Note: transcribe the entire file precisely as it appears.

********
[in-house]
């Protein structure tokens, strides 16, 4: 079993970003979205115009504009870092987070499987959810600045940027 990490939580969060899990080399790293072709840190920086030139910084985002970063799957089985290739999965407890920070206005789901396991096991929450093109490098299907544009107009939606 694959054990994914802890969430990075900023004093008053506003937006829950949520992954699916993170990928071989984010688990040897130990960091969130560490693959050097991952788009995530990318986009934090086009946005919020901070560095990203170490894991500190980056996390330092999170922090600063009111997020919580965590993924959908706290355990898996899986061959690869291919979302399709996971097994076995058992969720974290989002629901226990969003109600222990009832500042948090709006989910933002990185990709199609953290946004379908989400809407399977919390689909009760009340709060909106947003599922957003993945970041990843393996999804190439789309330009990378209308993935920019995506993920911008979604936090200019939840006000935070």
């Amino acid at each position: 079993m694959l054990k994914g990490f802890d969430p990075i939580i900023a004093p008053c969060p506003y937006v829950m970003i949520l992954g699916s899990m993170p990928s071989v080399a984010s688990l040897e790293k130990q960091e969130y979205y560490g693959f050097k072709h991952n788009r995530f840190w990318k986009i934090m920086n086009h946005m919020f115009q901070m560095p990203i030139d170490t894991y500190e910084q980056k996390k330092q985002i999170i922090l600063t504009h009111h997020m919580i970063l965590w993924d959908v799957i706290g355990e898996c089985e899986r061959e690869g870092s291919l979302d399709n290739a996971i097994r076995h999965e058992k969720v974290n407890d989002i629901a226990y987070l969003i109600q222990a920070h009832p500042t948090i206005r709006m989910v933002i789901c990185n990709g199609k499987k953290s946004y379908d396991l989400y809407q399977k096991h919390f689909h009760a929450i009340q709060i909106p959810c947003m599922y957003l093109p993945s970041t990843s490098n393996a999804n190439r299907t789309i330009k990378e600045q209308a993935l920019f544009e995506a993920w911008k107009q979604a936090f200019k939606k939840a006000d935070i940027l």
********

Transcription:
[in-house]
């Protein structure tokens, strides 16, 4: 079993970003979205115009504009870092987070499987959810600045940027 990490939580969060899990080399790293072709840190920086030139910084985002970063799957089985290739999965407890920070206005789901396991096991929450093109490098299907544009107009939606 694959054990994914802890969430990075900023004093008053506003937006829950949520992954699916993170990928071989984010688990040897130990960091969130560490693959050097991952788009995530990318986009934090086009946005919020901070560095990203170490894991500190980056996390330092999170922090600063009111997020919580965590993924959908706290355990898996899986061959690869291919979302399709996971097994076995058992969720974290989002629901226990969003109600222990009832500042948090709006989910933002990185990709199609953290946004379908989400809407399977919390689909009760009340709060909106947003599922957003993945970041990843393996999804190439789309330009990378209308993935920019995506993920911008979604936090200019939840006000935070």
């Amino acid at each position: 079993m694959l054990k994914g990490f802890d969430p990075i939580i900023a004093p008053c969060p506003y937006v829950m970003i949520l992954g699916s899990m993170p990928s071989v080399a984010s688990l040897e790293k130990q960091e969130y979205y560490g693959f050097k072709h991952n788009r995530f840190w990318k986009i934090m920086n086009h946005m919020f115009q901070m560095p990203i030139d170490t894991y500190e910084q980056k996390k330092q985002i999170i922090l600063t504009h009111h997020m919580i970063l965590w993924d959908v799957i706290g355990e898996c089985e899986r061959e690869g870092s291919l979302d399709n290739a996971i097994r076995h999965e058992k969720v974290n407890d989002i629901a226990y987070l969003i109600q222990a920070h009832p500042t948090i206005r709006m989910v933002i789901c990185n990709g199609k499987k953290s946004y379908d396991l989400y809407q399977k096991h919390f689909h009760a929450i009340q709060i909106p959810c947003m599922y957003l093109p993945s970041t990843s490098n393996a999804n190439r299907t789309i330009k990378e600045q209308a993935l920019f544009e995506a993920w911008k107009q979604a936090f200019k939606k939840a006000d935070i940027l």